The Pryor Times

Opinion

May 17, 2012

Water use in Oklahoma

For the past several years, we have been working with local and state organizations, including municipal, county, and Tribal governments on the issue of water in the 21st century and beyond. It is one of the most complex issues before us—but one thing we know for certain is there is no new water.  Whatever we have on the planet right now is all we will ever have. As increased populations and expanded commercial use of water continue to push demands, the crucial need for greater conservation efforts and new approaches to water use is abundantly clear.

With that goal in mind, this past week I supported Senate Joint Resolution 91, which seeks to recommend rules created by the Department of Environmental Quality on water reuse. The Reuse Group also was attended by DEQ and experts in the field of water re-use along with input from OWRB with the goal of determining the best path for the development of Oklahoma-specific reuse rules.

To be very specific, this concerns ways in which highly treated effluent, or sewage waste-water, can be reused—not for human consumption but for other applications. Just one example of this might be for watering municipal golf courses, parks, or other similar assets. I want to stress this program would only be for communities that wanted to participate in this type of reuse—it would strictly be on a voluntary basis.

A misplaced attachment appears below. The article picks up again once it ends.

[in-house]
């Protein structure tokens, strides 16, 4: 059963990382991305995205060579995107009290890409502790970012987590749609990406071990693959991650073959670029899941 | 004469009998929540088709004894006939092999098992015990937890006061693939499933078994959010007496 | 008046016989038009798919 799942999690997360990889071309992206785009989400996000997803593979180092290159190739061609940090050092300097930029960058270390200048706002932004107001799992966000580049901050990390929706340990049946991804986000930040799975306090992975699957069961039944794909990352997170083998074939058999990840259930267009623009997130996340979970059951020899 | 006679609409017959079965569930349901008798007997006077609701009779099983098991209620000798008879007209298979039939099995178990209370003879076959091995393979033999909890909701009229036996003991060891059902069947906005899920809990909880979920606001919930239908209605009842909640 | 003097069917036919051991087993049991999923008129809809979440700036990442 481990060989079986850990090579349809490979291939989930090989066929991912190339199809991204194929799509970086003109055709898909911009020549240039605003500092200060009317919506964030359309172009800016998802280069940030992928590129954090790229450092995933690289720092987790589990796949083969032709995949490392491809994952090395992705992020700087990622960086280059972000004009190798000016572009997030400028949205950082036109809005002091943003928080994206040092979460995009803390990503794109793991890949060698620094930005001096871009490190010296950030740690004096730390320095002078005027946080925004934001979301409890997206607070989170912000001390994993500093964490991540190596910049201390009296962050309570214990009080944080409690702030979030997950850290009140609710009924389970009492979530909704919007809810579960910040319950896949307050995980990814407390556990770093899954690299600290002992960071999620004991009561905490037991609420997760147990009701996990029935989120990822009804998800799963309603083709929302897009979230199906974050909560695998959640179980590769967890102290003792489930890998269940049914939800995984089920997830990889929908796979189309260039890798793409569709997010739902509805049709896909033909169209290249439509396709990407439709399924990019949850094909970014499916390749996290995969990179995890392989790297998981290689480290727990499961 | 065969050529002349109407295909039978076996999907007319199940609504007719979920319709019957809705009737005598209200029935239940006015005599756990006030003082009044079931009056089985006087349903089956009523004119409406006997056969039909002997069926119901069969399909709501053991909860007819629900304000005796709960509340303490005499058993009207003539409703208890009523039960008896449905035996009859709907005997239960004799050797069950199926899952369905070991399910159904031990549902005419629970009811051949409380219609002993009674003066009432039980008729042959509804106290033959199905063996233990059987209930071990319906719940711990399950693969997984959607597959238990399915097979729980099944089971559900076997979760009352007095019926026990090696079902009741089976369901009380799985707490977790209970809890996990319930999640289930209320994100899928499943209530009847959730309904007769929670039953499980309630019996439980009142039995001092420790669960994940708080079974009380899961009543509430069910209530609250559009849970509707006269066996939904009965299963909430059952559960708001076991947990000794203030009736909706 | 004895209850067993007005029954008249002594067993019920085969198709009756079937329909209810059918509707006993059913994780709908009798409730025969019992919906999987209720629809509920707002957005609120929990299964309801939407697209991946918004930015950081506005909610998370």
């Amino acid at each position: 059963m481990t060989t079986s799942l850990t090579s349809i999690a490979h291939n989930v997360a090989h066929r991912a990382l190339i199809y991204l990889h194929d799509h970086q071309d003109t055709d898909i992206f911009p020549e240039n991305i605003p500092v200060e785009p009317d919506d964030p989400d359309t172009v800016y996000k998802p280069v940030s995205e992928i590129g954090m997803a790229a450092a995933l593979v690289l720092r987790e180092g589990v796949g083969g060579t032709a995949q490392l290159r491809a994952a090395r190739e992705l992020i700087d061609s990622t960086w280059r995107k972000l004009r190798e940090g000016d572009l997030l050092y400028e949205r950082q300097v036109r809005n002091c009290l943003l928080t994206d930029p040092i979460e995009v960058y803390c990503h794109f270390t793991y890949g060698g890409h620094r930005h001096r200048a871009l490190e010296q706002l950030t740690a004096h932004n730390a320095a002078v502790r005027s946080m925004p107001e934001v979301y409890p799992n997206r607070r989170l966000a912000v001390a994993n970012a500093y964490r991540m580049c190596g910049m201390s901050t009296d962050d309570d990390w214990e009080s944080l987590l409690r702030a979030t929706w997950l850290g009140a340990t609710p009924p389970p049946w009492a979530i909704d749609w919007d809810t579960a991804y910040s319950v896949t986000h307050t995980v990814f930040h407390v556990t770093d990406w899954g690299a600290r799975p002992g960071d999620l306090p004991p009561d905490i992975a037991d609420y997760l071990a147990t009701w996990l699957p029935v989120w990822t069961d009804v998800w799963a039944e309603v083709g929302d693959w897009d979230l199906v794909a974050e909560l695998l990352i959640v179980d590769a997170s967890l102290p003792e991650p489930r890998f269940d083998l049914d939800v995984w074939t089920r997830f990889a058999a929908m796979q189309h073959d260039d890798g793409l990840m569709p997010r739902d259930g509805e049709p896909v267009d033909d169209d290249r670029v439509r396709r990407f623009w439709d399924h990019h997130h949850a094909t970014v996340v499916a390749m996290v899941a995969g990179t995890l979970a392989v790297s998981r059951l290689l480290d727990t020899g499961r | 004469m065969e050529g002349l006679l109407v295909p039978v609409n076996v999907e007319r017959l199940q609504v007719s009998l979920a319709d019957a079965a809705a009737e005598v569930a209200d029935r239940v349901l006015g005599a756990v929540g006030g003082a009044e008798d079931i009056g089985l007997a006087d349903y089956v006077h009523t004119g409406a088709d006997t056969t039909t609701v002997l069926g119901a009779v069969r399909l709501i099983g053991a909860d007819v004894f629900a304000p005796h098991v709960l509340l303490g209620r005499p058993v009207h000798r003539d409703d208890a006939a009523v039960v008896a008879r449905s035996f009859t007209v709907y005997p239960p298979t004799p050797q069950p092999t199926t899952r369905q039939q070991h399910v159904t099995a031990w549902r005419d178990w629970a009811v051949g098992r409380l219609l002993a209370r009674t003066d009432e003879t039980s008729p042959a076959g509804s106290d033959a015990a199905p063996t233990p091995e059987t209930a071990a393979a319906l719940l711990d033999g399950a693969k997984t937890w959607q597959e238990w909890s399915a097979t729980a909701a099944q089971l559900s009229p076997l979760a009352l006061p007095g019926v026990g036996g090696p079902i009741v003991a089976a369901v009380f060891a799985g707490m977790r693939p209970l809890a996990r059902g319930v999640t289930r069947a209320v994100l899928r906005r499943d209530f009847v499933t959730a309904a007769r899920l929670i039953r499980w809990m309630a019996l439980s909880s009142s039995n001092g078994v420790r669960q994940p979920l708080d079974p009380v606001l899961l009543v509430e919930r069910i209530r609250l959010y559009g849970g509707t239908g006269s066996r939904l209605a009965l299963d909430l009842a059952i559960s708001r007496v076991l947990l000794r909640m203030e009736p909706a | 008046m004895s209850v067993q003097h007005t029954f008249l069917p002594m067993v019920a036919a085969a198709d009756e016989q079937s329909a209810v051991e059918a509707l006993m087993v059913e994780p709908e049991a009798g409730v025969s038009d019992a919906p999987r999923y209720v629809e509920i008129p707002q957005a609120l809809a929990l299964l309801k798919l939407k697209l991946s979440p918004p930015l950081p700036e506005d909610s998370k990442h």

This kind of reuse of water has been done in other states for years. By finding safe applications for the reuse of this type of water, we are helping guarantee greater supplies of water for both consumption and for other uses. We can continue to maximize our economic development efforts with a lower impact on water availability and shortages.

The rules included specific treatment technologies, monitoring parameters, and other guidelines to ensure maximum safety and benefit for the communities opting for this supplemental source of water. The measure has been approved by the Senate and is now awaiting further consideration in the House of Representatives.

There is no new water—being good stewards of this resource and utilizing new scientific approaches will enable us to ensure what we have will address our needs, now and in the future.

Thanks again for reading my “Senate Review.” If you have any questions on a legislative matter, please do not hesitate to contact my Senate office at the Capitol by calling (405) 521-5555 or writing me with your concerns at: Senator Sean Burrage, 2300 North Lincoln Blvd. Rm. 529-B State Capitol Building, Oklahoma City, OK 73105. I always enjoy hearing from my constituents and consider it an honor to be your voice in the Oklahoma State Senate. May God bless each of you.

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